Saturday, July 14, 2007
The quality of the operative report for women with...[J Obstet Gynaecol Can. 2006] - PubMed Result: "
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1: J Obstet Gynaecol Can. 2006 Oct;28(10):892-7."
J Obstet Gynaecol Can. 2006 Oct;28(10):892-7.
The quality of the operative report for women with ovarian cancer in Ontario.
Elit L, Bondy S, Chen Z, Law C, Paszat L.
Department of Obstetrics and Gynecology, McMaster University, Hamilton, ON, Canada.
OBJECTIVE: To assess the quality of the operative reports from cases of ovarian cancer surgery in Ontario.
METHODS: We undertook a population cohort study including all newly diagnosed ovarian cancer patients treated initially with surgery from January 1996 to December 1998 in Ontario (n = 1341). We abstracted charts from hospitals and cancer centres. All surgical and pathology notes were abstracted into an ACCESS database.
RESULTS: A total of 1,341 women had surgery as the first step in management of ovarian cancer. A vertical abdominal incision was used in 87.6% of these cases. Peritoneal cytology was obtained in 87.8% of cases overall, but in only 69.5% of stage 1 cases. A description of the ovaries was provided in 85% of reports, of the uterus in 70%, the diaphragm in 53%, the liver in 69%, the pelvic lymph nodes in 10%, and the para-aortic lymph nodes in 41%. In stage 1 cases, the ovaries were assessed histologically in 89% of cases, the uterus in 80%, the omentum in 69%, the peritoneum in 20%, the appendix in 9%, the pelvic lymph nodes in 10%, and the para-aortic lymph nodes in 7%. Frozen section was obtained in half of the stage 1 cases, and the false negative rate for identifying malignancy was 6%. In all, 23% of women received adequate surgical staging for stage 1 disease, and 12% of women with advanced disease had optimal debulking (to less than 1 cm residual disease). There are clear differences between centres with a gynaecologic oncologist on staff and other centres in the adequacy of surgical staging in women with stage 1 disease (chi2 = 60.6, P < 0.0001) and in optimal debulking for advanced disease (chi2 = 39.1, P < 0.0001). In 40% of cases with advanced disease, the amount of residual disease following surgery is not reported.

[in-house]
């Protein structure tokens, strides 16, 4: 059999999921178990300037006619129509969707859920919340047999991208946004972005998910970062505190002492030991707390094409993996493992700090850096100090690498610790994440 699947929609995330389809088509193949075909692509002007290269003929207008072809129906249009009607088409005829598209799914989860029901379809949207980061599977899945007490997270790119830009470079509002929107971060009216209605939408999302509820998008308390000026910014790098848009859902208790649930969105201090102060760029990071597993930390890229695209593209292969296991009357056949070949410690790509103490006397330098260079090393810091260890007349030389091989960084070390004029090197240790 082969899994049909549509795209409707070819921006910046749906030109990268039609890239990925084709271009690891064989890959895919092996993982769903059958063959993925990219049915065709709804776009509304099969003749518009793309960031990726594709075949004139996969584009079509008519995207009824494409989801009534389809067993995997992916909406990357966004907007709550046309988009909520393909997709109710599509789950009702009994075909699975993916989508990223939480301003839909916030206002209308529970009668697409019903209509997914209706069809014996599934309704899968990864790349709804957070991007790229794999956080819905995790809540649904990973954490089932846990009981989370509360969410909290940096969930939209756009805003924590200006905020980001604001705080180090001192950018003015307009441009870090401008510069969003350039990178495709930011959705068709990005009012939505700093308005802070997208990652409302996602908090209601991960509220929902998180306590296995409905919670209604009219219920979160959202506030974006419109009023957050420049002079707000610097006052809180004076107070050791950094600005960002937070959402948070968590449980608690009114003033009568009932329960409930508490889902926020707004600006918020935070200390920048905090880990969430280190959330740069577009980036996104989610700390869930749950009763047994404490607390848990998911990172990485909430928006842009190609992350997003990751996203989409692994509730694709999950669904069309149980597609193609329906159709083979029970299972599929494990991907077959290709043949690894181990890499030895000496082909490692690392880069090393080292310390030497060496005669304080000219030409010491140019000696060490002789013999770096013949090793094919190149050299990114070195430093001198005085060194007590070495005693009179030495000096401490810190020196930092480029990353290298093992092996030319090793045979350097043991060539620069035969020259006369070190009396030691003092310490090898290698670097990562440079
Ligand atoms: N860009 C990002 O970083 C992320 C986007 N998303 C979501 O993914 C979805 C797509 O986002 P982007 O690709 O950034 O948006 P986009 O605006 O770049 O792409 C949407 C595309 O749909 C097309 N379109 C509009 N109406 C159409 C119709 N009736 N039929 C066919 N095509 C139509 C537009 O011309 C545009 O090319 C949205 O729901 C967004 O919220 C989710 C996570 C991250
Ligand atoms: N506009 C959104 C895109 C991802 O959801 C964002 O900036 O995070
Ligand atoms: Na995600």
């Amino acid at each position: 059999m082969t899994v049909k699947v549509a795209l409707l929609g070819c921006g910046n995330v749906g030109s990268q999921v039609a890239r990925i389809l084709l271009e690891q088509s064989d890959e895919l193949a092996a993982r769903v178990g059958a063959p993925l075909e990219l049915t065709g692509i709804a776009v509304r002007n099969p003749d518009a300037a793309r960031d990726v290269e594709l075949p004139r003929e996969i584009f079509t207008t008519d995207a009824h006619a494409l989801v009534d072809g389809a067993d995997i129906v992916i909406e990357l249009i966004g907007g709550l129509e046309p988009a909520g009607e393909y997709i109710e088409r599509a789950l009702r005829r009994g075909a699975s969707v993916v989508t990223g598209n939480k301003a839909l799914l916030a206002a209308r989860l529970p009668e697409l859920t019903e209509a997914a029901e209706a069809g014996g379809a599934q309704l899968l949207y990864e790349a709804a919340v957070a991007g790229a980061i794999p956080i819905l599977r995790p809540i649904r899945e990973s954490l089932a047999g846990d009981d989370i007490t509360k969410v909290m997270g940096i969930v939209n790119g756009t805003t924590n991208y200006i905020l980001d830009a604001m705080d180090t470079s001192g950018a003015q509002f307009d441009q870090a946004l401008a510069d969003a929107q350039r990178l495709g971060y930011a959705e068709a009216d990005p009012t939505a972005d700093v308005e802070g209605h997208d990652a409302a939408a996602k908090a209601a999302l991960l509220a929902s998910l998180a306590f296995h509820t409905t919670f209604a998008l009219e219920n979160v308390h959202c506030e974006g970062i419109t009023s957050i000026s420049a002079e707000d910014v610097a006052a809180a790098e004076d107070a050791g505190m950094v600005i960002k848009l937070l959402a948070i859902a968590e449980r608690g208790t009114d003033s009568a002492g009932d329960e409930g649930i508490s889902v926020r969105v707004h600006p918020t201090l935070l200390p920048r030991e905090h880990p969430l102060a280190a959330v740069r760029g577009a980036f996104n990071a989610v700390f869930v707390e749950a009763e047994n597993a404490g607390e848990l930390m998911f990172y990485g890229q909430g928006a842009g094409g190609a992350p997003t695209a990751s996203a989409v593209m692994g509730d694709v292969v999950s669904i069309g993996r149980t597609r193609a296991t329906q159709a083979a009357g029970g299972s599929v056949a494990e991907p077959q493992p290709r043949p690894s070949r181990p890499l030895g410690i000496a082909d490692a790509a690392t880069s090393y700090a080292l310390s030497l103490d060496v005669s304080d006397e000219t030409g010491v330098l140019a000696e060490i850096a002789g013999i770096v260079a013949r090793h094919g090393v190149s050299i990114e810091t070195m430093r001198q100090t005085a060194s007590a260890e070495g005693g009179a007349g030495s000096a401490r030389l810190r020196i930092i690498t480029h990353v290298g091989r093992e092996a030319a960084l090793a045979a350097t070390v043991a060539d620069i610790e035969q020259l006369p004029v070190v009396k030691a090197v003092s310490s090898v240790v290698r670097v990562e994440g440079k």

CONCLUSION: The current approach of dictating operative notes does not provide sufficient detail in a large number of cases; this affects treatment decisions and limits our ability to assess quality indicators for operative care in ovarian cancer. This problem is pervasive but is more significant in centres without a gynaecologic oncologist.